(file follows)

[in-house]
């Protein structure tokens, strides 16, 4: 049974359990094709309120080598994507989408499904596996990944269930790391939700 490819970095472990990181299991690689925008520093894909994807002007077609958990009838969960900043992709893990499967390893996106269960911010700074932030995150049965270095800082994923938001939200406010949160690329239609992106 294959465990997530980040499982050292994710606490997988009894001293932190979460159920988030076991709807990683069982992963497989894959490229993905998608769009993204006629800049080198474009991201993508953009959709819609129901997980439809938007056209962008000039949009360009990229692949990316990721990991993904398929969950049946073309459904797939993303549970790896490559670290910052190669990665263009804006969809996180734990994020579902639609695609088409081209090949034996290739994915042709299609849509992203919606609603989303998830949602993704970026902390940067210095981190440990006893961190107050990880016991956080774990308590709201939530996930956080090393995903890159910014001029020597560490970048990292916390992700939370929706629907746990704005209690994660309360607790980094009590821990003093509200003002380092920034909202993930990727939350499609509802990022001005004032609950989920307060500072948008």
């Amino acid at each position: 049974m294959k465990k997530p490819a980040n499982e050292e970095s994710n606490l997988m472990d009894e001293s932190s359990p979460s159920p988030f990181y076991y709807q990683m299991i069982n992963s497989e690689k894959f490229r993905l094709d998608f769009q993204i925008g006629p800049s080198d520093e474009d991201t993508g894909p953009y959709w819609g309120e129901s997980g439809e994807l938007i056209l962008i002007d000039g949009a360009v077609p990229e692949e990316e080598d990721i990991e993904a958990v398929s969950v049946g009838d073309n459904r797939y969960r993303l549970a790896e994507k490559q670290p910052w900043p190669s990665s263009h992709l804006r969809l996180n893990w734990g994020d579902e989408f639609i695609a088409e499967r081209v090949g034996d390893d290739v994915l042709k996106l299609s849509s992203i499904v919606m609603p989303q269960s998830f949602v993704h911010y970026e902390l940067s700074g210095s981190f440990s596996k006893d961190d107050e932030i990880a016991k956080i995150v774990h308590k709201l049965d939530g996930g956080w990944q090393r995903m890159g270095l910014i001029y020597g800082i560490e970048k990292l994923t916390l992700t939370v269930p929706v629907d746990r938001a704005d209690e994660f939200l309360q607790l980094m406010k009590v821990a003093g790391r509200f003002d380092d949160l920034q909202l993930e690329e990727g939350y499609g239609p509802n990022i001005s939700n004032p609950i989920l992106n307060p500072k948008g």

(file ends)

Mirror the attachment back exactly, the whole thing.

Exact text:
[in-house]
């Protein structure tokens, strides 16, 4: 049974359990094709309120080598994507989408499904596996990944269930790391939700 490819970095472990990181299991690689925008520093894909994807002007077609958990009838969960900043992709893990499967390893996106269960911010700074932030995150049965270095800082994923938001939200406010949160690329239609992106 294959465990997530980040499982050292994710606490997988009894001293932190979460159920988030076991709807990683069982992963497989894959490229993905998608769009993204006629800049080198474009991201993508953009959709819609129901997980439809938007056209962008000039949009360009990229692949990316990721990991993904398929969950049946073309459904797939993303549970790896490559670290910052190669990665263009804006969809996180734990994020579902639609695609088409081209090949034996290739994915042709299609849509992203919606609603989303998830949602993704970026902390940067210095981190440990006893961190107050990880016991956080774990308590709201939530996930956080090393995903890159910014001029020597560490970048990292916390992700939370929706629907746990704005209690994660309360607790980094009590821990003093509200003002380092920034909202993930990727939350499609509802990022001005004032609950989920307060500072948008």
């Amino acid at each position: 049974m294959k465990k997530p490819a980040n499982e050292e970095s994710n606490l997988m472990d009894e001293s932190s359990p979460s159920p988030f990181y076991y709807q990683m299991i069982n992963s497989e690689k894959f490229r993905l094709d998608f769009q993204i925008g006629p800049s080198d520093e474009d991201t993508g894909p953009y959709w819609g309120e129901s997980g439809e994807l938007i056209l962008i002007d000039g949009a360009v077609p990229e692949e990316e080598d990721i990991e993904a958990v398929s969950v049946g009838d073309n459904r797939y969960r993303l549970a790896e994507k490559q670290p910052w900043p190669s990665s263009h992709l804006r969809l996180n893990w734990g994020d579902e989408f639609i695609a088409e499967r081209v090949g034996d390893d290739v994915l042709k996106l299609s849509s992203i499904v919606m609603p989303q269960s998830f949602v993704h911010y970026e902390l940067s700074g210095s981190f440990s596996k006893d961190d107050e932030i990880a016991k956080i995150v774990h308590k709201l049965d939530g996930g956080w990944q090393r995903m890159g270095l910014i001029y020597g800082i560490e970048k990292l994923t916390l992700t939370v269930p929706v629907d746990r938001a704005d209690e994660f939200l309360q607790l980094m406010k009590v821990a003093g790391r509200f003002d380092d949160l920034q909202l993930e690329e990727g939350y499609g239609p509802n990022i001005s939700n004032p609950i989920l992106n307060p500072k948008g």